Figure 4
Partial output of the Lineage-Specific Analysis with Minimum descendants set to 6. The complete output consists of both a table and a tree. The table has a row for each environment in each evaluated lineage/node. The nodes are named arbitrarily but can be viewed in the tree. Each evaluated node is colored based on its P-value in both the table and the tree. P-values < 0.001 are red, < .01 are yellow, < 0.05 are green, < .1 are blue and > 0.1 are gray. The table shows the observed and expected sequence counts for each environment for each evaluated node. The expected counts are what would be expected if the sequences were evenly distributed in the different lineages.
Figure 5
Figure 5
Result of running Jackknife Environment Clusters with Number of sequences to keep set to 12 and Number of Permutations set to 100. The environment abbreviations are the same as described for Fig. 2. Each node is colored by the fraction of times it was recovered in the jackknife replicates. Nodes recovered >99.9% of the time are red, 90–99.9% are yellow, 70–90% are green, 50–70% are blue, and < 50% are grey. The fraction can also be viewed in the interface by moving the pointer over the colored bar.
Figure 6
Figure 6
Result of running PCA and choosing to output a ScatterPlot and the Bin envs by:first letter option. Blue squares represent the estuary, green triangles represent the river, and red circles represent the ocean. All points on the left side of the x-axis represent particle-associated bacteria (estuary and river) or bacteria in unfiltered water (ocean). All points on the right side of the x axis are from free-living bacterial communities. The full environment name can be seen by by moving the pointer over the symbols. The axes are labeled with the percent of the variation explained by each principal component.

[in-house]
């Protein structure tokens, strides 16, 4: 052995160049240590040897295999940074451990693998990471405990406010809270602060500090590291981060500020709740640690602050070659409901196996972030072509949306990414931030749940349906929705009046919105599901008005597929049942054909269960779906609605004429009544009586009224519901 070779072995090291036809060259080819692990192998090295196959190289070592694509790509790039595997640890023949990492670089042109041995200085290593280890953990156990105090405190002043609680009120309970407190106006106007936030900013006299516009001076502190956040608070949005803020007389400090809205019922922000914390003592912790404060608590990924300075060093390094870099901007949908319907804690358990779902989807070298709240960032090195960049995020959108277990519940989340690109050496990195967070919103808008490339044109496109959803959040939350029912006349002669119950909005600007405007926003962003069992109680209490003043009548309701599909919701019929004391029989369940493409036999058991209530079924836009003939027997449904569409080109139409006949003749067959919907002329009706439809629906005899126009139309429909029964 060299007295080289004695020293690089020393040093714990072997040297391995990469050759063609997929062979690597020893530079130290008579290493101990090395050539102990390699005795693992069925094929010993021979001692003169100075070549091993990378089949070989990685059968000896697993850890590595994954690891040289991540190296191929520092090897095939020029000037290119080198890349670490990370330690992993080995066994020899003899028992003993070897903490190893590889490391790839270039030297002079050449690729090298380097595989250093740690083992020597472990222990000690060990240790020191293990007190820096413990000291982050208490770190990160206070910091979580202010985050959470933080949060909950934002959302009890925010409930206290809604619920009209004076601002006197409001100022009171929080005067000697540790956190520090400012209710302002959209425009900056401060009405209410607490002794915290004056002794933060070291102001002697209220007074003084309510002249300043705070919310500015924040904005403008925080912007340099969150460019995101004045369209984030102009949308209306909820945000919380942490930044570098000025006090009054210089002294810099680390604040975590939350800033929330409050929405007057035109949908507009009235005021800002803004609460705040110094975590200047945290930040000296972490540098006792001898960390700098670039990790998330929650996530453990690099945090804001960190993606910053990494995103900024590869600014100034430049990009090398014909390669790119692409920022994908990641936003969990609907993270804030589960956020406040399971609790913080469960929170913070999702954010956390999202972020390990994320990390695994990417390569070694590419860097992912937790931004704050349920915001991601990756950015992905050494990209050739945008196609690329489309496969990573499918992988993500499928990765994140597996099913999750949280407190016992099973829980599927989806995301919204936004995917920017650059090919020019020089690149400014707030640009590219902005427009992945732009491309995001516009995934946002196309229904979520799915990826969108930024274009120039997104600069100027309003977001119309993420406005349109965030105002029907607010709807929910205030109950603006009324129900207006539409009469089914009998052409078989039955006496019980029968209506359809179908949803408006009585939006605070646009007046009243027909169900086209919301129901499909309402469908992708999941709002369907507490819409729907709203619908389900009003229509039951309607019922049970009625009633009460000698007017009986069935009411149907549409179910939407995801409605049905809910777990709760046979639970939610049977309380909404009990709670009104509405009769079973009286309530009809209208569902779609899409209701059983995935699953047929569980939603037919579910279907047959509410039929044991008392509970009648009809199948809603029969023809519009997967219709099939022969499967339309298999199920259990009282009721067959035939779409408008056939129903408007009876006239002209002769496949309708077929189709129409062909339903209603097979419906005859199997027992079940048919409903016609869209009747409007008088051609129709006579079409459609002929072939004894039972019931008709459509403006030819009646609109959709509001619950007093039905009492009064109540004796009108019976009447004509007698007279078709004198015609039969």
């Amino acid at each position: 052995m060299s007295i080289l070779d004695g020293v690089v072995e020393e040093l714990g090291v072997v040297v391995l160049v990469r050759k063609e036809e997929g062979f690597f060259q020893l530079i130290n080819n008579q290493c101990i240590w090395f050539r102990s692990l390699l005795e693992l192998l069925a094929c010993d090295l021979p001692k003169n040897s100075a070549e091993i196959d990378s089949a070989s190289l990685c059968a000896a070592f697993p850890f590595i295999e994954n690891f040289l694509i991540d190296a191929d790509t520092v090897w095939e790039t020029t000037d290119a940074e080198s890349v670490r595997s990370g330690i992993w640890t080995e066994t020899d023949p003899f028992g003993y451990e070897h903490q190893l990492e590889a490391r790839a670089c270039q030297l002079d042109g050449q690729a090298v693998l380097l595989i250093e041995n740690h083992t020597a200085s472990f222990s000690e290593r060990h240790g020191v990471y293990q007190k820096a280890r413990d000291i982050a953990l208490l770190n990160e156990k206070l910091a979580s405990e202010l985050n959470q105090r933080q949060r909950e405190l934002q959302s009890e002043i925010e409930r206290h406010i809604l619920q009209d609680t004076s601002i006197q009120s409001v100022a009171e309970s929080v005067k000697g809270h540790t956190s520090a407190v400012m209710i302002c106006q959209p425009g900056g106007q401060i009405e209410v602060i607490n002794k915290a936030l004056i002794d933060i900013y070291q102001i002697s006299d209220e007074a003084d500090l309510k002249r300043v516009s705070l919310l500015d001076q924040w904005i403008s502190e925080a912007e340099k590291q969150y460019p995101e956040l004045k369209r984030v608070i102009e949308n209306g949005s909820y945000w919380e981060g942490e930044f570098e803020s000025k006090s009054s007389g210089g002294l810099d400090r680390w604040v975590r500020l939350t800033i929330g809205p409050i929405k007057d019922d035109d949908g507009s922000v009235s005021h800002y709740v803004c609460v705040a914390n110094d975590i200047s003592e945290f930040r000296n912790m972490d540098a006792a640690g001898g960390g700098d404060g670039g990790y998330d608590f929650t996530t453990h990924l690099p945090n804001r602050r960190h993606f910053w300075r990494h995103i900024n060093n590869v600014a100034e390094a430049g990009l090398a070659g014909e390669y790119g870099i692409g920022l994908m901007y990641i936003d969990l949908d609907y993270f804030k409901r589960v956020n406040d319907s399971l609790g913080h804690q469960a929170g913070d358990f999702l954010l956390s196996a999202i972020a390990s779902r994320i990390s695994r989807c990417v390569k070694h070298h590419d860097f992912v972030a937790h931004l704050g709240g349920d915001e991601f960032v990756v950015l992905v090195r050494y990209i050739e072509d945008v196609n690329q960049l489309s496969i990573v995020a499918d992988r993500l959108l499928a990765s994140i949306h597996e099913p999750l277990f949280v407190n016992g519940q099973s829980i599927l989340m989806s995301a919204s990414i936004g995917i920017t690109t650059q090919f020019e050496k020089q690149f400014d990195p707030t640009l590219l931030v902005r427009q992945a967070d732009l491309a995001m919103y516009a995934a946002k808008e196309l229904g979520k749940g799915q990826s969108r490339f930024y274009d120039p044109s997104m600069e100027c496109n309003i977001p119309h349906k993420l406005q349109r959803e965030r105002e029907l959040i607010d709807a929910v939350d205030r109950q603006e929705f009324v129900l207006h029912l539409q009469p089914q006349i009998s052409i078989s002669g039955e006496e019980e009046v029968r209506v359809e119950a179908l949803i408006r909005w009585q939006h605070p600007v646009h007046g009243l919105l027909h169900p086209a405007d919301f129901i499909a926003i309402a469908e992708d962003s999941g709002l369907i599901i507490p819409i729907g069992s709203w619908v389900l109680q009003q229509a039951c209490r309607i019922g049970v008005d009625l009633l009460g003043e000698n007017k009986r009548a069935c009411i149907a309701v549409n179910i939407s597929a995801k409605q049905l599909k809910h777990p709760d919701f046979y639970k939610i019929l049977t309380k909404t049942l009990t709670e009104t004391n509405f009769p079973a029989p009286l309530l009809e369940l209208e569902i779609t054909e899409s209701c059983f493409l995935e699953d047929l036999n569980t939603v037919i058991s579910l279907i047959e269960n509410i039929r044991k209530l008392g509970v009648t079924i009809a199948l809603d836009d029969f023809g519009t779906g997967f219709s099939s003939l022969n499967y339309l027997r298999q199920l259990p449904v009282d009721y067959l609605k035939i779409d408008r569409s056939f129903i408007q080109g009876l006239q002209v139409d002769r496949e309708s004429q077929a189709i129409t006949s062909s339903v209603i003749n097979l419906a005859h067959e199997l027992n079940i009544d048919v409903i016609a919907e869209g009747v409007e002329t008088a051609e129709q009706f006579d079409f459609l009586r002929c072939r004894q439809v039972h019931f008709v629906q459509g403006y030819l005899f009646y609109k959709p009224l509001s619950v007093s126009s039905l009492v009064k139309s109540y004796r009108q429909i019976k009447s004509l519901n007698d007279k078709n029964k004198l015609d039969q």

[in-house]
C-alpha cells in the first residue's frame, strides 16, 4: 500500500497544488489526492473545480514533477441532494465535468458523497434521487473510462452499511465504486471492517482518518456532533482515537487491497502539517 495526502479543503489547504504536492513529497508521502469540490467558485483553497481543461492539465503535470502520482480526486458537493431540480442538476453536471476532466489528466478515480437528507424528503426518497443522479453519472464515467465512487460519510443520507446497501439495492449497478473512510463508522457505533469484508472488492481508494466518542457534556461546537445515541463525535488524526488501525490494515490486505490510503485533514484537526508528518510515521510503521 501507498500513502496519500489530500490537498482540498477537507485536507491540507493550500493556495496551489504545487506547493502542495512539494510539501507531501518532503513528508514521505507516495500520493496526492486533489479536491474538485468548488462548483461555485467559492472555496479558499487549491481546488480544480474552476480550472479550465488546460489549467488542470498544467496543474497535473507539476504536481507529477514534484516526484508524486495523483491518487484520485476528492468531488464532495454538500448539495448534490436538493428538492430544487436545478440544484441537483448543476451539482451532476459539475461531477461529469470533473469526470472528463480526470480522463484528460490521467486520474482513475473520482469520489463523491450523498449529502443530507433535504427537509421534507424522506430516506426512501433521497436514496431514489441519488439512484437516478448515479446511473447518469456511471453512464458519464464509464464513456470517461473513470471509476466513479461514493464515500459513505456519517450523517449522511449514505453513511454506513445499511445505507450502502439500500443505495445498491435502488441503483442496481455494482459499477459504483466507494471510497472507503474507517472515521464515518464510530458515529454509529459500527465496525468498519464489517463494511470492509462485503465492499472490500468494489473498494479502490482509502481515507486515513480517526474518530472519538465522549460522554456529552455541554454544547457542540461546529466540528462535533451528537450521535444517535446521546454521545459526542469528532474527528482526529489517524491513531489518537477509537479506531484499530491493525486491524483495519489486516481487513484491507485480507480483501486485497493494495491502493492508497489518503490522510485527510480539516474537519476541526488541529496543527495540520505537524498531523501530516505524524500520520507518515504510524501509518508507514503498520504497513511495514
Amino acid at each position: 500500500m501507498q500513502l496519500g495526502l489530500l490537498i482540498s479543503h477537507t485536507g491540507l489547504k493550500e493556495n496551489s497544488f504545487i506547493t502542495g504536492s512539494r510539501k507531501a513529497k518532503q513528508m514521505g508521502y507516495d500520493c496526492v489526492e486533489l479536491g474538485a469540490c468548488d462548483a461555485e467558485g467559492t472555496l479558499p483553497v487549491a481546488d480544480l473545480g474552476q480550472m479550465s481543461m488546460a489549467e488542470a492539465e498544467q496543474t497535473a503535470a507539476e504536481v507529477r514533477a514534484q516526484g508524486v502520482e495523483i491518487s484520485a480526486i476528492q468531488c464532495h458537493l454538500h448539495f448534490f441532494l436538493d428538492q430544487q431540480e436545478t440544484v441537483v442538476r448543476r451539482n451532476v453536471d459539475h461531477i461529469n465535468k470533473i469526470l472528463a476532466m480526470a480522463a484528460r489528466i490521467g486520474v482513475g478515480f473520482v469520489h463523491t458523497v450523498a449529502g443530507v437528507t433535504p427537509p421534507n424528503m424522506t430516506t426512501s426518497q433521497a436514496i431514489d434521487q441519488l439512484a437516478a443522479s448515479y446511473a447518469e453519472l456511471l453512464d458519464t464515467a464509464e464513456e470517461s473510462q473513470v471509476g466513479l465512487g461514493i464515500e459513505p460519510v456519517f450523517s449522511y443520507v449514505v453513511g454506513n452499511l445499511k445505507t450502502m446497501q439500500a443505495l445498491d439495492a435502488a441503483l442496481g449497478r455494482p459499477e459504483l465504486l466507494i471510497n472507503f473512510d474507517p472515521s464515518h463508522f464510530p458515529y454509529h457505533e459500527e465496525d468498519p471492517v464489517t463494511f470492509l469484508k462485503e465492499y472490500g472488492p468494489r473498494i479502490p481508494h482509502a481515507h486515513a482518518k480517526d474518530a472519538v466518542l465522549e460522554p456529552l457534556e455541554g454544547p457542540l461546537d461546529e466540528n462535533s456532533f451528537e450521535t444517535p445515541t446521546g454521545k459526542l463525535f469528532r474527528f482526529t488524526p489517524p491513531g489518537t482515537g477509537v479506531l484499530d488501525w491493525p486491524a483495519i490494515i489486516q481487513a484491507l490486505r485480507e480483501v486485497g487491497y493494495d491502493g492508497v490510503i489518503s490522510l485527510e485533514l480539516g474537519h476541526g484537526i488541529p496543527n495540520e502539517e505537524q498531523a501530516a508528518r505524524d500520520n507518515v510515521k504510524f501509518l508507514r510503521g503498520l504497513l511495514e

Figure 7
Figure 7
Screenshots of selected significance test results. Environment abbreviations are the same as described for Fig. 2. A) Result of running P-Test Significance with the Each pair of environments option. The P-values have been colored by significance. P-values < 0.001 are red, 0.001–0.01 are yellow, 0.01–0.05 are green and 0.05–0.1 are blue and >0.1 are grey. B) Result of running UniFrac Significance on Each environment individually with Number of Permutations set to 1000.